Luceno addresses all of these questions, and for full detail, I strongly recommend you check this book out for yourself. But to answer some of these in short, I will say this much –  the original design of the Death Star was provided by the Geonosians, however, it was more of a concept than a full-fledged battle station.  After the design wound up in Palpatine’s hands, he sequestered the station to begin construction in secret during the Clone War, but the weapon itself took years of research, trial, and error to complete.


Rogue One Death Star


The mastermind behind its development was Orson Krennic, who was ultimately responsible for stripping down backwater worlds of their resources and assembling the top minds in the galaxy to accomplish the task.  The secret ingredient was the altruistic scientist Galen Erso, whose research (which he believed was being used to provide safer and more efficient means of generating electrical power) would ultimately lead to the creation of the most destructive force the galaxy had ever known.




Orson and Galen were old friends from their school days in the Futures Program, and Krennic takes constant advantage of their relationship throughout the book as he places Galen in situation after situation where Galen becomes indebted to him and eventually goes to work for Krennic and the Empire.


Catalyst is an essential read for any fan of the franchise in my opinion, especially if you have a soft spot for the Empire like myself (I can’t help it if the Empire has all the coolest ships, weapons , and armor…so don’t judge me…rebel scum…). If you don’t like to read, I still recommend that you check out the audiobook.  It’s a compelling story and a great tie-in to what I hope is a fantastic film.  My excitement for Rogue One continues to grow and Catalyst has only served to increase that excitement.


I really enjoyed this book overall and have no glaring complaints or criticisms concerning Luceno’s execution. He does go a little heavy with the scientific and pseudo-scientific lingo that went over my head a little at times, but this is to be expected with the genre and actually serves to add complexity rather than confusion.  It may not be as exciting as some of the more story-driven books in the franchise, but the the story is engaging enough and the characters are compelling enough to earn a pretty impressive score from me. I give Catalyst: A Rogue One Novel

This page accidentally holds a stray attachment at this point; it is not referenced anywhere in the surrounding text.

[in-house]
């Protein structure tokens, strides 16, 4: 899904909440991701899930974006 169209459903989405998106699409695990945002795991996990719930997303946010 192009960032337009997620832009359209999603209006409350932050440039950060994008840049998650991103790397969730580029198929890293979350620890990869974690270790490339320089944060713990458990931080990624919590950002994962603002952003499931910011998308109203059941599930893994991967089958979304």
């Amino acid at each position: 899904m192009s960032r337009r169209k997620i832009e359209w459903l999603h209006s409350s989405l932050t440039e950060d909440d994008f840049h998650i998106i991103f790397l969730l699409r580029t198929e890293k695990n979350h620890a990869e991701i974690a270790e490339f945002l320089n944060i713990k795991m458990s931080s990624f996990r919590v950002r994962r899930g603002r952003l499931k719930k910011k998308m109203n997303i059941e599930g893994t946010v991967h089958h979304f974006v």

4.5/5.0 Kyber Crystals


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Jordan Pate is Co-Lead Editor and Senior Writer for Star Wars News Net, of which he is also a member of the book and comic review team. He loves all things Star Wars, but when he's not spending time in the galaxy far far away, he might be found in our own galaxy hanging out in Gotham City or at 1407 Graymalkin Lane, Salem Center, NY.

Jordan Pate (Hard Case)

Jordan Pate is Co-Lead Editor and Senior Writer for Star Wars News Net, of which he is also a member of the book and comic review team. He loves all things Star Wars, but when he's not spending time in the galaxy far far away, he might be found in our own galaxy hanging out in Gotham City or at 1407 Graymalkin Lane, Salem Center, NY.

19 thoughts on “Jordan’s Review of James Luceno’s ‘Catalyst: A Rogue One Novel’

  • November 29, 2016 at 6:20 pm

    Defiantly going on the Xmas list after this review!!

  • November 29, 2016 at 7:16 pm

    I’m not a huge fan of most of the novels or comics. I’ve read a few now & the only ones I really liked were Lost Stars and this. It’s certainly a good teaser for Rogue One. I’m not sure if I’m ever likely to re-read it after seeing the movie, though.

  • November 29, 2016 at 8:26 pm

    this was way better than tarkin or bloodline which were kinda boring imo.

    • November 29, 2016 at 8:35 pm

      Bloodline was a real disappointment I thought. Lots of potential but feels like it really suffered from “we don’t want to give everything away yet”.

      • November 30, 2016 at 5:15 am